Powerful Bones, Powerful Girls (cont.)
Lifetime Prescription for Powerful Bones
Infants to Teens
Calcium. The American Academy of Pediatrics recommends the following amount of calcium for children:
Exercise. Kids should be getting at least 30 minutes of exercise three or four times a week.
Calcium/Vitamin D. By the time she's 25, a woman should be taking 1,000 mg of calcium in supplement form, says Esses. "Supplements are the best way for a female to be certain she's getting adequate calcium." If she becomes pregnant, her calcium intake requirements increase to 1,200 mg; it's 2,400 mg when she is breastfeeding.
Exercise. Thirty minutes, three times a week, is the minimum. Women should do weight-bearing exercise, especially walking, as well as strength-training exercises using hand weights.
Life After 30
As you lose bone density, your risk of breaking a bone -- especially in the hip, spine, or wrist -- increases significantly. Bone loss can start when a woman hits her 30s, recent studies have shown.
Estrogen. Women should talk to their doctors about hormone replacement therapy, says Esses. "Although there is lot of controversy over hormonal supplementation, there's no question that HRT at the time of menopause is important in maintaining bone mass.
"Unless there are specific risk factors for taking hormones, like a history of cancer, there is overwhelming evidence that suggests [HRT] can be taken safely to prevent osteoporosis," he says.
Medications. For those who can't take hormones, there are other medications that can be used to protect bone mass. Medications such as Evista, Fosamax, or Actonel are effective in preventing or treating osteoporosis, says Esses.
Just don't wait too long to start. "I often see people who have had a hysterectomy and who were not given any estrogen, and 10 years later they've missed the boat," Esses tells WebMD. "You must start HRT within three years of whatever event, whether menopause or hysterectomy."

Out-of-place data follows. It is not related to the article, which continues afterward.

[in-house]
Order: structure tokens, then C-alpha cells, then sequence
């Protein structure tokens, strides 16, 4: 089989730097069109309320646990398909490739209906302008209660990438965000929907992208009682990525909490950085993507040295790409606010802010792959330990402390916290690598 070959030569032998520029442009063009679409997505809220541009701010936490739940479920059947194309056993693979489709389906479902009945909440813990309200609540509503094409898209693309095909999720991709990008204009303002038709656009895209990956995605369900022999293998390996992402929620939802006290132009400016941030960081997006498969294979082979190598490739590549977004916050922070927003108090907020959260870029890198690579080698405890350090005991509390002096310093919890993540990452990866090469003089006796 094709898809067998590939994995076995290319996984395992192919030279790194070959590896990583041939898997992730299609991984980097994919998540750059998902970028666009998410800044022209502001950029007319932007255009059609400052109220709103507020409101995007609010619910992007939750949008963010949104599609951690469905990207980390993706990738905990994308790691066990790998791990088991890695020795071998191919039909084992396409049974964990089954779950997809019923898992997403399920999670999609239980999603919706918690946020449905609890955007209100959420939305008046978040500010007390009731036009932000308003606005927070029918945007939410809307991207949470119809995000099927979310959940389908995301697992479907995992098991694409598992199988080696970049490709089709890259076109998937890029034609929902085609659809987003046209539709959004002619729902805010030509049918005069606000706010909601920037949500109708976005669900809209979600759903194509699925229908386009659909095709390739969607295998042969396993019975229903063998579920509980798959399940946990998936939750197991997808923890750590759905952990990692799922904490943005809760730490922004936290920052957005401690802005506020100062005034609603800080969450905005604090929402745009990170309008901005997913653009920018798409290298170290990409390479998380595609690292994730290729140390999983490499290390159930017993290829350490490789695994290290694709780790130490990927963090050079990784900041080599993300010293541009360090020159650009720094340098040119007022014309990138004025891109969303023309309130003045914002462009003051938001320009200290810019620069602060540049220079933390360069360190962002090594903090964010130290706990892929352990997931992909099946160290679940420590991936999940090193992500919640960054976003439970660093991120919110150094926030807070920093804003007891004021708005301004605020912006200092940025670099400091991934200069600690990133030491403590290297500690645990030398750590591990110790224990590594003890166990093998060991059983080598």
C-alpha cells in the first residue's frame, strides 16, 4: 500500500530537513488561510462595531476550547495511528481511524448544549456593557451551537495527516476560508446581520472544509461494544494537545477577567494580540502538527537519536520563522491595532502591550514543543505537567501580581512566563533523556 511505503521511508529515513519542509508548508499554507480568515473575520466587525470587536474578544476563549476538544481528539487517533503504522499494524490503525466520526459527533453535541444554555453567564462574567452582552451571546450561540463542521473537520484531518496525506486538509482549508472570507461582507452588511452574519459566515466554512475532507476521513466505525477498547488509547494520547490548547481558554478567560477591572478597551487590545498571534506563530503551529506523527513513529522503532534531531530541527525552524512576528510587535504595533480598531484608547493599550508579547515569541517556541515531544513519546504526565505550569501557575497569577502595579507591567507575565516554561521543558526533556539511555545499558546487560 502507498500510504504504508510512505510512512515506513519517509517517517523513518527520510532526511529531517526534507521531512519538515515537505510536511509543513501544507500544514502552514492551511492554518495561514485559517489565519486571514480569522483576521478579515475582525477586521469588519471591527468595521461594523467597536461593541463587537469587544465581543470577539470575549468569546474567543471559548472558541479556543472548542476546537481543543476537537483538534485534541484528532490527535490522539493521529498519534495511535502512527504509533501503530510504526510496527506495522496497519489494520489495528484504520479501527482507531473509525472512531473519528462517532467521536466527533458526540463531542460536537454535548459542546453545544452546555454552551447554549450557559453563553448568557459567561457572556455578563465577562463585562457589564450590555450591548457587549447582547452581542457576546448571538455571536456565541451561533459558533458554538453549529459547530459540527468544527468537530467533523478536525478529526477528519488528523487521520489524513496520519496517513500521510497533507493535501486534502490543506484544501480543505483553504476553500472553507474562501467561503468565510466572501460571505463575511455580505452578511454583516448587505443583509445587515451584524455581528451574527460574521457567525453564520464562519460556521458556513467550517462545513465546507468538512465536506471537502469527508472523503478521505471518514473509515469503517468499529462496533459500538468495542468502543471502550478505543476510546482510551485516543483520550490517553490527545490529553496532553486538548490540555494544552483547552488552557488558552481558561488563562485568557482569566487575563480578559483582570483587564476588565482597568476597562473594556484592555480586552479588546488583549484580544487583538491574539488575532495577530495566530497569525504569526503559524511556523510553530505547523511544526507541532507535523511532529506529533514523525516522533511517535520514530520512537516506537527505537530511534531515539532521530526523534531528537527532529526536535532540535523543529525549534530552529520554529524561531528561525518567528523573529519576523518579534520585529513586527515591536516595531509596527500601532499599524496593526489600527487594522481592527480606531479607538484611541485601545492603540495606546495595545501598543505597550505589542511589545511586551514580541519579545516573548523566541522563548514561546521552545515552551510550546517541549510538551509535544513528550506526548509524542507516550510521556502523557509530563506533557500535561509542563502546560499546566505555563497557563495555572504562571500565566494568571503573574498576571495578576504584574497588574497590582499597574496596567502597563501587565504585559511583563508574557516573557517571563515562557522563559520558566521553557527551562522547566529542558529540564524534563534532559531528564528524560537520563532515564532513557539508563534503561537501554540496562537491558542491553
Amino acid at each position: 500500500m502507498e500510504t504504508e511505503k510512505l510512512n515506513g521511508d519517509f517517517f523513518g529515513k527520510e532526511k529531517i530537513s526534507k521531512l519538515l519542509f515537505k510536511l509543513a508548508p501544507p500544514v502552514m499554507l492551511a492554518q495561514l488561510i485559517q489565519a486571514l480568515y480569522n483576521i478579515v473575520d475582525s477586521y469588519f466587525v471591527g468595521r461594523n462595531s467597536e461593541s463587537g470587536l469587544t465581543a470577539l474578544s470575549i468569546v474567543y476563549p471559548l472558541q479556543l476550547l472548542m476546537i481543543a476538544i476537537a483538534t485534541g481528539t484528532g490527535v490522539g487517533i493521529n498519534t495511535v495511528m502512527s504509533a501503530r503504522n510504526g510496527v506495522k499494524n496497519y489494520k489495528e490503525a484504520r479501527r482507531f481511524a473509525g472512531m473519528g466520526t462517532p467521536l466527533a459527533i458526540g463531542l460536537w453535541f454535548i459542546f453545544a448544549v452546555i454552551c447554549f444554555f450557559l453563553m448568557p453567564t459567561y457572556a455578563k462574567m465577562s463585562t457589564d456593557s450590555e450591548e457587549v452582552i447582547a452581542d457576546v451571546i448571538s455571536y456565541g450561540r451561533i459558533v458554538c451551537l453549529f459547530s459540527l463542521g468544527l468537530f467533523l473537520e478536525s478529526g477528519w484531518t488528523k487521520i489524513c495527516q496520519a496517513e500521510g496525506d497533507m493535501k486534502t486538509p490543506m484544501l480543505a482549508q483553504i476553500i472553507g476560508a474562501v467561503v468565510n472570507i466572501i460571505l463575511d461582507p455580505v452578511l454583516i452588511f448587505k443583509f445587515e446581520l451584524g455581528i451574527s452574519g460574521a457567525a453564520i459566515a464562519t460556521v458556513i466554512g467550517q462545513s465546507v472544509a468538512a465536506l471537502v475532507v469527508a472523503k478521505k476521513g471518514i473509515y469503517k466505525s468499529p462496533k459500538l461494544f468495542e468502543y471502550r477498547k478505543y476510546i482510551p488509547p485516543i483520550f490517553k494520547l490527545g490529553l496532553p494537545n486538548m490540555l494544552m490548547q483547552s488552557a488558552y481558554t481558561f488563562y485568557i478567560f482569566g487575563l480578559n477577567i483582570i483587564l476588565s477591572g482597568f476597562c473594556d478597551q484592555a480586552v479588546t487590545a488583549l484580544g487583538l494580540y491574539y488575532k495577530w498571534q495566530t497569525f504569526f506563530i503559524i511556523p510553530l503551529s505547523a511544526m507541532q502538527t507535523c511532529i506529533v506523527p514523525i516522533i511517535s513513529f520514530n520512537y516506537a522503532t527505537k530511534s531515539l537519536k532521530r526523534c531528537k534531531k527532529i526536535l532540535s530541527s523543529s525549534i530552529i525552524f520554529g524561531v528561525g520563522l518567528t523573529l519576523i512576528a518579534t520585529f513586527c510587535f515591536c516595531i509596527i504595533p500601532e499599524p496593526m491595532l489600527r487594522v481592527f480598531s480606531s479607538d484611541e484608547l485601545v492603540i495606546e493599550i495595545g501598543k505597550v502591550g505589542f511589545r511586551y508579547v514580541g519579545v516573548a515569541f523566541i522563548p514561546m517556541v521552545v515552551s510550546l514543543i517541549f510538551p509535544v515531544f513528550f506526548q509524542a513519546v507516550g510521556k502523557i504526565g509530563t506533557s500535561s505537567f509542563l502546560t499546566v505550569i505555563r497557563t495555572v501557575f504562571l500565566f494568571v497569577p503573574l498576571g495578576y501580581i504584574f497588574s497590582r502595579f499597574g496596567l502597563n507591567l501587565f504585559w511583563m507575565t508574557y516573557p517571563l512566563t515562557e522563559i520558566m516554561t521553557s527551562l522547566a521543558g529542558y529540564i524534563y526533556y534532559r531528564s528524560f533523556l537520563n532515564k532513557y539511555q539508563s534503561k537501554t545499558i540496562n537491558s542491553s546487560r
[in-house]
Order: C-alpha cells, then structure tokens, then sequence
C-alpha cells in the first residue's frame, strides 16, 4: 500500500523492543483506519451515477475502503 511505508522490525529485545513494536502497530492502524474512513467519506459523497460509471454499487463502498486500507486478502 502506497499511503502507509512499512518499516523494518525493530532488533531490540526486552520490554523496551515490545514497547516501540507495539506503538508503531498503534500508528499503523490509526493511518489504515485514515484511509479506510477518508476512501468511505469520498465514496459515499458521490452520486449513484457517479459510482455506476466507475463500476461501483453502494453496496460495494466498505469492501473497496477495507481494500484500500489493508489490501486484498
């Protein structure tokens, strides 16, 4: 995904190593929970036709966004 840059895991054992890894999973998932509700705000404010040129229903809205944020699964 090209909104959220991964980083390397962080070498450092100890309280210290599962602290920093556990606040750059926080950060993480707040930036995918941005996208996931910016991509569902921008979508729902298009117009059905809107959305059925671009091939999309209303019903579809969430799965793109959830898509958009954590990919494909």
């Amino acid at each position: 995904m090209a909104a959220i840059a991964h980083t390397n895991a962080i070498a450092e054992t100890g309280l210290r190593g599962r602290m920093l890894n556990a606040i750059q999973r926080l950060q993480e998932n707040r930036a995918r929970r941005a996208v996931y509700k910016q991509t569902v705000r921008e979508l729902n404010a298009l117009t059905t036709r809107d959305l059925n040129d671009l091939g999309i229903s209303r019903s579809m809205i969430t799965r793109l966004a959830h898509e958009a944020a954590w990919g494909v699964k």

Calcium/Vitamin D: 1,000 mg
Exercise: 30 minutes, three times a week of weight-bearing and strength-training exercises.
Bone Density Study. "Before they have a break, it would be worthwhile for females in their 60s to get a bone density study -- to see if they have osteoporosis," says Esses.
Medications. If bone density study shows deterioration, take osteoporosis-treatment medications.
Calcium/Vitamin D: For women, 1,500 mg a day. If she's on estrogen replacement, calcium intake should be 1,000 mg a day.
Although less common, men can also get osteoporosis and also need to watch their calcium intake. Men should be sure to take in 1,000 mg a day until age 65 and then 1,500 mg a day after that.
Exercise: 30 minutes, three times a week of weight-bearing and strength-training exercises. Even women in their 70s, 80s, and 90s can benefit from starting an exercise program, research shows.
Also, if women have a fracture, it's important that their osteoporosis also get medical attention, says Esses. "Here's a startling piece of information: nearly all patients admitted to hospitals with spine and hip fractures get sent home without treatment for their osteoporosis."
"It's never too late to strengthen your bones," Mark tells WebMD. "Bone is living tissue, it's always replacing itself. We can't give you what you missed; if you never built up much bone mass, you can't build it later. But you can strengthen what you've got."
Originally published May 20, 2002.
Reviewed by Michael W. Smith, MD.
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